The research study, which the article is based on, was led by Professor Dr. G. Bernhard Landwehrmeyer, FRCP, who is one of the founders of the European Huntington Disease Network (EHDN) and Principal Investigator of Enroll-HD, a worldwide platform for prospective, observational cohort studies in Huntington disease (HD) open to Huntington families irrespective of their genetic status. He also directs the Huntington Center Ulm.
Doctors and scientists have long struggled to monitor neurodegenerative diseases such as HD objectively and in a quantitative fashion. Besides cognitive and psychiatric abnormalities, motor symptoms are prominent in HD. The clinically manifest stage of this late-onset, hereditary, typically fully penetrant disorder is preceded by a prodromal stage, characterized by subtle alterations.
Movement disorders often fluctuate in severity and may show high variability in their clinical presentation. Therefore, devices monitoring motor abnormalities, allowing for continuous measurements, integrated into the daily life of patients, may in a useful way complement traditional medical examination. Current scientific efforts aim at identifying sensitive progression markers that yield reliable, reproducible signals early in the disease process, reflecting the prodromal stage of HD. Once established, such early progression markers are critical for future interventional studies, as future therapies should be applied as early as feasible, i.e. preceding clinical manifestation.
This pilot study used NeuraMetrix’s digital biomarker, which is based on variabilities in typing cadence, to continuously monitor the keyboard typing on the participant’s own computer to evaluate this method as a tool to assess the motor phenotype in HD. Typing cadence is likely one of the strongest habits we have, effectively hardwired in our brains. When disease attacks the brain, the hardwired habits begin to break down – slowly and in tiny increments. NeuraMetrix TC can pick up small changes in typing cadence – a change of 1/100 of a second can be statistically significant. Thus, NeuraMetrix TC can detect very subtle alterations of functions and measure decline over time – before clinicians see them, or patients feel them.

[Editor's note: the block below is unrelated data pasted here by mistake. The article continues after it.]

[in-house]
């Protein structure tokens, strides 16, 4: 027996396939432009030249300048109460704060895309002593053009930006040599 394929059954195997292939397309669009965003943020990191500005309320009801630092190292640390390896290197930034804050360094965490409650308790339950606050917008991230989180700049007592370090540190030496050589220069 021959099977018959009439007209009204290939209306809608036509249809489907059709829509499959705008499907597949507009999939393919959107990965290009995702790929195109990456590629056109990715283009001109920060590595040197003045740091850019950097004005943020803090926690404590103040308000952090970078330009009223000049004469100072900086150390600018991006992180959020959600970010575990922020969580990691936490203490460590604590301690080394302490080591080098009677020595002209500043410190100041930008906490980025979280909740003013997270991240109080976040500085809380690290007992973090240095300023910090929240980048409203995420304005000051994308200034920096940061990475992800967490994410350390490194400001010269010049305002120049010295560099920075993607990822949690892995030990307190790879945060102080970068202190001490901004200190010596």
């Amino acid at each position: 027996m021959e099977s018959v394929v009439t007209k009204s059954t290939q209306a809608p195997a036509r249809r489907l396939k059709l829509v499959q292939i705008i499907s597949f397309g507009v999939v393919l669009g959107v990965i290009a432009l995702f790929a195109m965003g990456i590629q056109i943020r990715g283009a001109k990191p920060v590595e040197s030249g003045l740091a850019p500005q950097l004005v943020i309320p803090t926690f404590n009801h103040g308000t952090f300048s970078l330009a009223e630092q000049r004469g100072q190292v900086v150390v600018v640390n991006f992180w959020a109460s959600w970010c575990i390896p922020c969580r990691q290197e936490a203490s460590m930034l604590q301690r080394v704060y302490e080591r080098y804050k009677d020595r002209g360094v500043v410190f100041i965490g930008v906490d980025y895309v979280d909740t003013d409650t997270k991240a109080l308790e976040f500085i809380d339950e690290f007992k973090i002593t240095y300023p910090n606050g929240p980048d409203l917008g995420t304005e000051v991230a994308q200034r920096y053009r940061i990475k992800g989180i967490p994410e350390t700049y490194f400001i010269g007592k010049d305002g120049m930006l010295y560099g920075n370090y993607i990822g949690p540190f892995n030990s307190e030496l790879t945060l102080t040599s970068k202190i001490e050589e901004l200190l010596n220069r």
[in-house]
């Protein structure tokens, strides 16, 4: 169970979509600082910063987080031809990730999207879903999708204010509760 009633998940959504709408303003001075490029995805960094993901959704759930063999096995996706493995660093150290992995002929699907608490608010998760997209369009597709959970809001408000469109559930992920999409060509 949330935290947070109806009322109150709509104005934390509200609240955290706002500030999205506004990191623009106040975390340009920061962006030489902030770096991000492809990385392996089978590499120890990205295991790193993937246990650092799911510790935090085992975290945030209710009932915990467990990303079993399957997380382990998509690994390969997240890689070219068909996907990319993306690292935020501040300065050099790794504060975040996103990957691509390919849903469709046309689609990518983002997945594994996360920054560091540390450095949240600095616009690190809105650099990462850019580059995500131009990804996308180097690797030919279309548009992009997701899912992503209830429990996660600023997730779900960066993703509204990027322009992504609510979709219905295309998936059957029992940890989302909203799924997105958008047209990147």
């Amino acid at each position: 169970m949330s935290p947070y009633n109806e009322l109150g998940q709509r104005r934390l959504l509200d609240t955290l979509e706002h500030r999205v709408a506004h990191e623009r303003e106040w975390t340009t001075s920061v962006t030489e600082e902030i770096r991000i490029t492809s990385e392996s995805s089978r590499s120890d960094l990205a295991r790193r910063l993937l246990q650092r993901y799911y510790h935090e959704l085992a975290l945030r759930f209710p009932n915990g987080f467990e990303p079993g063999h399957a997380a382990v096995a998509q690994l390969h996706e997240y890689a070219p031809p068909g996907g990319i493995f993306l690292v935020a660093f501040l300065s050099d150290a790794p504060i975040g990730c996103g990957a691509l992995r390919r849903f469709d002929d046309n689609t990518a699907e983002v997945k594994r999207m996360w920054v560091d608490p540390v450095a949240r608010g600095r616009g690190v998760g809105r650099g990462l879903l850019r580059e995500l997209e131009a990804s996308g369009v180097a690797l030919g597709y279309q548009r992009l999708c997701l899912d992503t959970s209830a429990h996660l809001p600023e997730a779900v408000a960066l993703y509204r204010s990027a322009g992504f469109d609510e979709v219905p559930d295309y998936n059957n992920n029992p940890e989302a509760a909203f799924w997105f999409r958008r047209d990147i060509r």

The study obtained sufficient data for analysis from 25 participants, 12 of whom were manifest HD patients, 7 HD gene expansion carriers (HDGEC), and 6 healthy controls.
In a cross-sectional analysis, the research team found significantly higher typing inconsistency in HD patients compared to controls. Typing inconsistency showed a trend to higher inconsistency levels in HDGEC, compared to healthy controls. There were correlations between typing cadence and clinical scores (e.g. the UHDRS finger tapping item), composite measures of HD progression (the composite UHDRS), and indices of biological burden (CAP score).
“The impression is that typing cadence inconsistency, as measured by the NeuraMetrix TC, is a promising candidate digital biomarker capturing even subtle alterations of fine motor skills in HD,” said Dr. Christina Lang, the lead author of the study.
“NeuraMetrix is thrilled about the results from this important HD study. It clearly shows that NeuraMetrix TC has potential in detecting alterations early in HD, even in the absence of clinical signs” said Jan Samzelius, NeuraMetrix’ Co-founder & CEO.
About NeuraMetrix, Inc.
NeuraMetrix, founded in 2013, is a San Francisco-based Medtech company whose mission is to support neurologists and psychiatrists with an accurate tool to detect and monitor various neurological diseases and psychiatric disorders and assess the efficacy of a particular treatment. In 2019, the U.S. Food and Drug Administration (FDA) granted Breakthrough Device designation to the NeuraMetrix Typing Cadence (TC) solution. Read more at www.neurametrix.com and follow us on Twitter @neurametrix.
About Ulm University Medical Center
The Department of Neurology at Ulm University is committed to excellence in research, teaching and patient care for people afflicted by a broad range of brain disorders. A particular focus is on neurodegenerative diseases, including Huntington Disease (HD). The Huntington Center Ulm provides supra-regional counseling and care for HD patients and their families and coordinates and conducts multi-center observational and intervention studies. Read more at www.uni-ulm.de/en/
Digital Health Buzz! aims to be the destination of choice when it comes to what’s happening in the digital health world. We are not about news and views, but informative articles and thoughts to apply in your business.